Journey From Homelessness


There is no one pathway into or out of homelessness. We know it is caused by a combination of trauma, unaffordable housing and inadequate income support, but solutions do exist.

People tend to use and exhaust personal resources, so by the time many contact support services, they are destitute.



  • Financial and housing insecurity

Triggering Incidents and Life Changes

  • Family violence
  • Death of a partner or child
  • Inability to work
  • Health crises



  • People often try to resolve crisis by themselves, or resort to couch surfing and staying with friends or family.

The “Churn”

When people fall through gaps in the system, we refer to this as “the churn”.

It’s a cycle where people experiencing homelessness can become retraumatised, exposed to an increased risk of violence or turn to using alcohol and other drugs.

People in “the churn” may be couch surfing with friends or family, they may have emergency accommodation or they may be sleeping rough.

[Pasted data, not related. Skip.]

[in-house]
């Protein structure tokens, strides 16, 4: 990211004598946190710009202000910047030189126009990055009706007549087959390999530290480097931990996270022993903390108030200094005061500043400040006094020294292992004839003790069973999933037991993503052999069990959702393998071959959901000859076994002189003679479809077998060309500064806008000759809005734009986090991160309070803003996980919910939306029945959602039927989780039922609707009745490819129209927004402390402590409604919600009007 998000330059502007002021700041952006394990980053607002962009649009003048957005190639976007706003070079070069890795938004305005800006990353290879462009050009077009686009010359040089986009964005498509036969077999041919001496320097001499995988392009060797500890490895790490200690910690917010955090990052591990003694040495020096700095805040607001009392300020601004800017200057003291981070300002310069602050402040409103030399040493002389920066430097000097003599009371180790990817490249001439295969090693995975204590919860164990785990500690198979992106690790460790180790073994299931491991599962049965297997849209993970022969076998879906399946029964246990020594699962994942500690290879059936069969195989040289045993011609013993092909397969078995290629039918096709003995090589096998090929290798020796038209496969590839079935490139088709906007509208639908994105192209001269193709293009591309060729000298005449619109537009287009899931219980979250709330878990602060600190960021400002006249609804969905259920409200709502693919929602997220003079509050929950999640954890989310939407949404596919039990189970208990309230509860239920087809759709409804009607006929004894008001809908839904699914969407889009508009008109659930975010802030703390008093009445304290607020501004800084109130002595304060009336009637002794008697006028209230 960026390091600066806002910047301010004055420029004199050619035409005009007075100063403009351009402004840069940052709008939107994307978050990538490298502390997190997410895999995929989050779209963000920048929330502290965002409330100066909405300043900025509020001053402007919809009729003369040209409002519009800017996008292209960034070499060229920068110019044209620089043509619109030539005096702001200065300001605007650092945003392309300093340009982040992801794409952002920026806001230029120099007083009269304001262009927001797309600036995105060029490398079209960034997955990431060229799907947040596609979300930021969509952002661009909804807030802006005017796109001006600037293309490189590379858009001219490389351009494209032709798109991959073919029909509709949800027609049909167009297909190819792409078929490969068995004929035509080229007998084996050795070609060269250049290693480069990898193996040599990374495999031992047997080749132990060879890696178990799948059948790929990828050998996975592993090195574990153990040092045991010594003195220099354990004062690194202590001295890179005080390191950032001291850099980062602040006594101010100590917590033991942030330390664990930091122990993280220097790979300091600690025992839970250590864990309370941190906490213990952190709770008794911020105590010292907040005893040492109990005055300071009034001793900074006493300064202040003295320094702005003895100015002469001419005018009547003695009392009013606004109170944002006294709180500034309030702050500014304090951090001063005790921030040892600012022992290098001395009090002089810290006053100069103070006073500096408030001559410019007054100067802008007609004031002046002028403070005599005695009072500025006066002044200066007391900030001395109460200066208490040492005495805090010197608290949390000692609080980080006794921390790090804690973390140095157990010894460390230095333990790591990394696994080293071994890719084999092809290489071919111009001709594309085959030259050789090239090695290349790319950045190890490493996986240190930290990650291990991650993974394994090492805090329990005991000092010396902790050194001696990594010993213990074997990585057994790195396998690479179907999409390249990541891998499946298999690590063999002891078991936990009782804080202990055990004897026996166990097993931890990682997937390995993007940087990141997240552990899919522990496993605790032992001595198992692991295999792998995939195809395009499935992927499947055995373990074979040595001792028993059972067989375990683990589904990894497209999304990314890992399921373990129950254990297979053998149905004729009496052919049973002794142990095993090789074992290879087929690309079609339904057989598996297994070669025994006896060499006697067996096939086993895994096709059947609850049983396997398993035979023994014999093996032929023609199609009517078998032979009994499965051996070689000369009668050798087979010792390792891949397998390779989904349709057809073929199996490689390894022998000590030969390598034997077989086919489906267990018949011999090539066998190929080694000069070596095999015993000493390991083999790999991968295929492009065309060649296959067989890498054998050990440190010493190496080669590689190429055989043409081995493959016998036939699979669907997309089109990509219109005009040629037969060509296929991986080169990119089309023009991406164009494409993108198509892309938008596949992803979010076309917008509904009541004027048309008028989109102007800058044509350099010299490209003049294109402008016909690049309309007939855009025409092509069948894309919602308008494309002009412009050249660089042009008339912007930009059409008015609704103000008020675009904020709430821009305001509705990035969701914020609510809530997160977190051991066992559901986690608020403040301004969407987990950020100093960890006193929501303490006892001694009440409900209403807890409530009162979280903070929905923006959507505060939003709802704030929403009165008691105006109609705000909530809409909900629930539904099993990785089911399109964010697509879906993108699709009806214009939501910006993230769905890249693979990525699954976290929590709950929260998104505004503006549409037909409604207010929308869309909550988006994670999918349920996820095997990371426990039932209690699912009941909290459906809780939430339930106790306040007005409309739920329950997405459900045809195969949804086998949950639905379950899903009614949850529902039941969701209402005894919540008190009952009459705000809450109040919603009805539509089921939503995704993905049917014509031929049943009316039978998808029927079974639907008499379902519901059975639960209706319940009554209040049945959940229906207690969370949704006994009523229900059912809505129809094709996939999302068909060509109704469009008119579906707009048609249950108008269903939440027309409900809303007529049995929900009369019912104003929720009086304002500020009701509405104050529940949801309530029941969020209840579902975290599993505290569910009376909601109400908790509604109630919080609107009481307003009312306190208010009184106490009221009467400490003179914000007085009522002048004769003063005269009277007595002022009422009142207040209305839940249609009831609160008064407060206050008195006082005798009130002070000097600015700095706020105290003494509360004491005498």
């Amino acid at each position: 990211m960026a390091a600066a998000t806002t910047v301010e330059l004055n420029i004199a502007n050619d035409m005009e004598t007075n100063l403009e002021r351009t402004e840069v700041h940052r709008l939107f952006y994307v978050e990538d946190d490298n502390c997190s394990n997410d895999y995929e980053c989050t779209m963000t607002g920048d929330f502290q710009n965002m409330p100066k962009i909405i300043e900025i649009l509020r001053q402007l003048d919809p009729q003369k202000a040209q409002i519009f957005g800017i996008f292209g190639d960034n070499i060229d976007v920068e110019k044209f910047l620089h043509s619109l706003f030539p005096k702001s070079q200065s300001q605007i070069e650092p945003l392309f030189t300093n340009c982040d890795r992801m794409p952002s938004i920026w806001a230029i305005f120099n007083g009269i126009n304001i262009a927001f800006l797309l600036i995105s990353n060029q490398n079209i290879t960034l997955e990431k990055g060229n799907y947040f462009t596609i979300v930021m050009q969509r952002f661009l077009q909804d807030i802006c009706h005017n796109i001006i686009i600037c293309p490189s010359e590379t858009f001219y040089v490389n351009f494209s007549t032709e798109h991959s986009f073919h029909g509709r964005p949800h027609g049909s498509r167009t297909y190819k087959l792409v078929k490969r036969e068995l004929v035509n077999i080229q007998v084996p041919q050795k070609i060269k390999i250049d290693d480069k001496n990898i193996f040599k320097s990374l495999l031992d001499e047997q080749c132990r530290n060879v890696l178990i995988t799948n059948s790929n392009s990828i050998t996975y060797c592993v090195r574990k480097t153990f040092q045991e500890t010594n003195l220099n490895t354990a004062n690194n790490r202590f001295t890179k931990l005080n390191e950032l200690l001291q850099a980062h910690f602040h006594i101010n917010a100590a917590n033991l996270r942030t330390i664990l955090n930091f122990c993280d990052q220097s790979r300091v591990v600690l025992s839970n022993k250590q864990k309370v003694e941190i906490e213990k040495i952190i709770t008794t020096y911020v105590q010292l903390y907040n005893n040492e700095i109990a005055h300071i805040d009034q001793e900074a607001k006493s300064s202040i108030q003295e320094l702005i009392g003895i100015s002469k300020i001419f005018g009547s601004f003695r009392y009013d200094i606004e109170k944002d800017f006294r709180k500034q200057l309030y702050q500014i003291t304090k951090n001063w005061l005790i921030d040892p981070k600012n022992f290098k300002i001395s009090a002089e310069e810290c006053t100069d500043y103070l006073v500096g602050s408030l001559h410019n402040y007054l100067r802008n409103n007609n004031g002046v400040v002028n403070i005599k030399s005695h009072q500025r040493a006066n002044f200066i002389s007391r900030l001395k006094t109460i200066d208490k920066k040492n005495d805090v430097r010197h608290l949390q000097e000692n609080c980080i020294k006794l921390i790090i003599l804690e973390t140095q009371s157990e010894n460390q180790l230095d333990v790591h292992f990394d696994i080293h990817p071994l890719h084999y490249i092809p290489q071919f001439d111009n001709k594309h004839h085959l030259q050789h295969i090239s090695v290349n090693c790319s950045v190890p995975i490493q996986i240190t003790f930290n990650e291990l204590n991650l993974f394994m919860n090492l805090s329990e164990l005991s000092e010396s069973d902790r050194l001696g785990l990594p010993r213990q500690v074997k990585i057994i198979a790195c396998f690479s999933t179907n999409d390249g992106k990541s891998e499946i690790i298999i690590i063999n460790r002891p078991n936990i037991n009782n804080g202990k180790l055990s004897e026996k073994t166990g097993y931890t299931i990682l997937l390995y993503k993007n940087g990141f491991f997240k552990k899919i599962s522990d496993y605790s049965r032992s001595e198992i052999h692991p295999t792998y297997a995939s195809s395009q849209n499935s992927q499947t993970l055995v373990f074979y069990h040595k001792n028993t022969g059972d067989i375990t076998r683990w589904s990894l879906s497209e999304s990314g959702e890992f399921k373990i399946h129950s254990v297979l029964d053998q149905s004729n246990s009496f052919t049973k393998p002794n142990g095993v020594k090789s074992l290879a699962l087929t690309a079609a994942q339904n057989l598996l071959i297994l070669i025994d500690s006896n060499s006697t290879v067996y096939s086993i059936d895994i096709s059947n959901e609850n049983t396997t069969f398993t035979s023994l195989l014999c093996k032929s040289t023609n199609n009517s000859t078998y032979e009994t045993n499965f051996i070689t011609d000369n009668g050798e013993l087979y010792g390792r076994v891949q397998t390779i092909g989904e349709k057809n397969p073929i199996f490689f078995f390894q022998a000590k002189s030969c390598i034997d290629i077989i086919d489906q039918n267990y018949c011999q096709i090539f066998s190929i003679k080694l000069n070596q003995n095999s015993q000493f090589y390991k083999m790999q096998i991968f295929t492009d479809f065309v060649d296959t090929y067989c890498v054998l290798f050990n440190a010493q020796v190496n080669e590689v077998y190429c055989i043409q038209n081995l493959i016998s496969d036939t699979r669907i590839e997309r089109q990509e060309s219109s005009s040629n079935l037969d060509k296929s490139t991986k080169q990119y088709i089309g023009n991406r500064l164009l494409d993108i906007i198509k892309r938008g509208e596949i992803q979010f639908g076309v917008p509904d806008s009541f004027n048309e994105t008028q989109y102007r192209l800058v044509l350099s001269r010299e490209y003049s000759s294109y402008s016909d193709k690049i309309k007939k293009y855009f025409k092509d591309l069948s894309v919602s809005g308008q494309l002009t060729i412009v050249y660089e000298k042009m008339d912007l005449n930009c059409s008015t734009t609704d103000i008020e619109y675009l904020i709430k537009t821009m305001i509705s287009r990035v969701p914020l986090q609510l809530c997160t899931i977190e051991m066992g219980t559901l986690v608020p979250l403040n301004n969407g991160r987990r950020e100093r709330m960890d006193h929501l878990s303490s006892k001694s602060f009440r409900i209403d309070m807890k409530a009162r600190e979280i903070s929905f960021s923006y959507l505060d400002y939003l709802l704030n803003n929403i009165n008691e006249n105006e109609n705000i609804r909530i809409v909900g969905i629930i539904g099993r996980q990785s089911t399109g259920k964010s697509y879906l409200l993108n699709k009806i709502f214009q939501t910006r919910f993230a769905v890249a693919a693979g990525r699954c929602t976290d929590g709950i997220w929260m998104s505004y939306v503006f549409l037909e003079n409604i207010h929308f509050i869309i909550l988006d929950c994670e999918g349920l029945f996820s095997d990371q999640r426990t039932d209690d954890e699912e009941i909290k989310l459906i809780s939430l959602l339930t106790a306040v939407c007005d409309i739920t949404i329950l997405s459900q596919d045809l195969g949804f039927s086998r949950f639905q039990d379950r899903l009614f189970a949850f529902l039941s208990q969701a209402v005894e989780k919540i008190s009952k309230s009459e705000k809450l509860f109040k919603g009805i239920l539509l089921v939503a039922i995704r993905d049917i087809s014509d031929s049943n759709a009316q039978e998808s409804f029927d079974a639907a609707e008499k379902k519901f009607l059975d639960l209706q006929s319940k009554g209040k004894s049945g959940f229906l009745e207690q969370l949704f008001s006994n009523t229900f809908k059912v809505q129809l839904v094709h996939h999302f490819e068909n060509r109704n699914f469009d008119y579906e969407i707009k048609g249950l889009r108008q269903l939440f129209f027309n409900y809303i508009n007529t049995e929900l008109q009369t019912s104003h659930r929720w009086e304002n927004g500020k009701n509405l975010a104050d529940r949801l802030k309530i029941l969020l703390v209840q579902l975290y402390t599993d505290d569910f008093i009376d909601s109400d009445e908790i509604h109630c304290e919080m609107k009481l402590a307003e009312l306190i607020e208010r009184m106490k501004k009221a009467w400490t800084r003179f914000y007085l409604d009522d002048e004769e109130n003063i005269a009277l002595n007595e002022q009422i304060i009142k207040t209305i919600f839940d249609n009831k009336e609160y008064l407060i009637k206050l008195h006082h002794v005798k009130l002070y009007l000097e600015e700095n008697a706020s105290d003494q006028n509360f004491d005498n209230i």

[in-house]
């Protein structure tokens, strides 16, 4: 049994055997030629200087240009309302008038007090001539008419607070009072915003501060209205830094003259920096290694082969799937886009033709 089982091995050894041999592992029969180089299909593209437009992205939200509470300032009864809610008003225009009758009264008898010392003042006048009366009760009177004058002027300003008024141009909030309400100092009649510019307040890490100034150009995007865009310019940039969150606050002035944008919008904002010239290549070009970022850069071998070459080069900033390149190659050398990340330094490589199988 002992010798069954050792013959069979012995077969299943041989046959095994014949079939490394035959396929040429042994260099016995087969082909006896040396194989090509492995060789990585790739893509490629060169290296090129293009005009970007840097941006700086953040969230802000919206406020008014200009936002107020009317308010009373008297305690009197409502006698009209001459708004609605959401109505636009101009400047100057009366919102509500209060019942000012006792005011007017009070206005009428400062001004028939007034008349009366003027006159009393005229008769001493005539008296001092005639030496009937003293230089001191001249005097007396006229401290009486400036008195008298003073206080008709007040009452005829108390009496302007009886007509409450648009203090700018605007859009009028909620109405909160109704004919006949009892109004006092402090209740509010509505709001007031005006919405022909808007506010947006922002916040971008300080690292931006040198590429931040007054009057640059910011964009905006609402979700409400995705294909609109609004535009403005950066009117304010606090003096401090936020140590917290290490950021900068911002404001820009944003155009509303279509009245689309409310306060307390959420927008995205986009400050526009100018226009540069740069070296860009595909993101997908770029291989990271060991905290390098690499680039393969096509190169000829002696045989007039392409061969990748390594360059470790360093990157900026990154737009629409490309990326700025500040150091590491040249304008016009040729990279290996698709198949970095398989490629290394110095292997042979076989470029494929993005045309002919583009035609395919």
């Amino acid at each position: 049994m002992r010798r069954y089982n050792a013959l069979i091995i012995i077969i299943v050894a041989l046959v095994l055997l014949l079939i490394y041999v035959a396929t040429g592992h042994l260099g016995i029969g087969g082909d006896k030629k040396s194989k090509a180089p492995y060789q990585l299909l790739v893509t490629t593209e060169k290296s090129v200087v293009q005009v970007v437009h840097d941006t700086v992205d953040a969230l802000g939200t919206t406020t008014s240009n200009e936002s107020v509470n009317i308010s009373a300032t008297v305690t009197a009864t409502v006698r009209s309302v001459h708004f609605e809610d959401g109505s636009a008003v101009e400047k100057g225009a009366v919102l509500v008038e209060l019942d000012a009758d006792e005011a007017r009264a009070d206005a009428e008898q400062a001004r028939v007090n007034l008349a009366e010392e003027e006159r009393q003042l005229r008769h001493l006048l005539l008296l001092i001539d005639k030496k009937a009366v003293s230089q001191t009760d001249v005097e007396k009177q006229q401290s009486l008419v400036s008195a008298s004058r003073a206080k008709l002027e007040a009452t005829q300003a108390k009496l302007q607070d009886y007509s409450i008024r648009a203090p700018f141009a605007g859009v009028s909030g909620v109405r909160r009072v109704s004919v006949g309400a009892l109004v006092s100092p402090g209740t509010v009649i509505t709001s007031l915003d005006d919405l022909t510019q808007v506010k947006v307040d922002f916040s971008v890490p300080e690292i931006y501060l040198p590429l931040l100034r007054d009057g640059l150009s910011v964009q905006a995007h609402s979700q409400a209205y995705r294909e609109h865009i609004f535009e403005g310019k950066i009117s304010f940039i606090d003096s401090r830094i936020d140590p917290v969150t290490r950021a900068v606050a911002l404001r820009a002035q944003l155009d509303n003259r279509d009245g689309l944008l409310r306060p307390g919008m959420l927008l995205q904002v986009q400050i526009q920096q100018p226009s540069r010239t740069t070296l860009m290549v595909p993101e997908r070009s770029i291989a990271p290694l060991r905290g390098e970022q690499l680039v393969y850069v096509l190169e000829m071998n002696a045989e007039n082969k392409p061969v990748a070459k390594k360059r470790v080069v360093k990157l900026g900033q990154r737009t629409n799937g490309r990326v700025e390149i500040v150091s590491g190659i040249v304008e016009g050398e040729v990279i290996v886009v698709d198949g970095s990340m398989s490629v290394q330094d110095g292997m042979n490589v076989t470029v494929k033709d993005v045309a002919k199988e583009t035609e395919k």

Launch Housing Interventions

We try to help those in “the churn”, with interventions such as our Rough Sleepers Initiative (RSI), Melbourne Street to Home program (MS2H) and our Functional Zero approach.

After providing an initial assessment and planning at a Launch Housing entry point, we help people access options that may be best for them, including:

  • the Housing Establishment Fund (HEF) for emergency accommodation
  • a crisis bed and support services
  • Private Rental Assistance Program (PRAP).

Unfortunately, these interventions do not always work.


When the system fails

Unfortunately, under the current system, not all interventions are sustainable…

The Housing Establishment Fund (HEF) is only granted for 12 months (18 months for young people). So when the fund ends, those using the HEF may have to move to transitional housing while they are added to the Victorian Housing Register waitlist. There is currently not enough availability in the Victorian public housing sector to meet demand, so many people will return to “the churn”.

For those that are given a crisis bed and support services, their stay may come to end. Then they will be added to the Victorian Housing Register waitlist, which we know can result in people returning to “the churn”.

For our clients that are part of the Private Rental Assistance Program (PRAP), there are other problems. Many private rentals are only affordable is a person is employed, with many people spending more than 40% of their income for rental payments. When that level of income stress becomes too much to bear, people will return to “the churn”.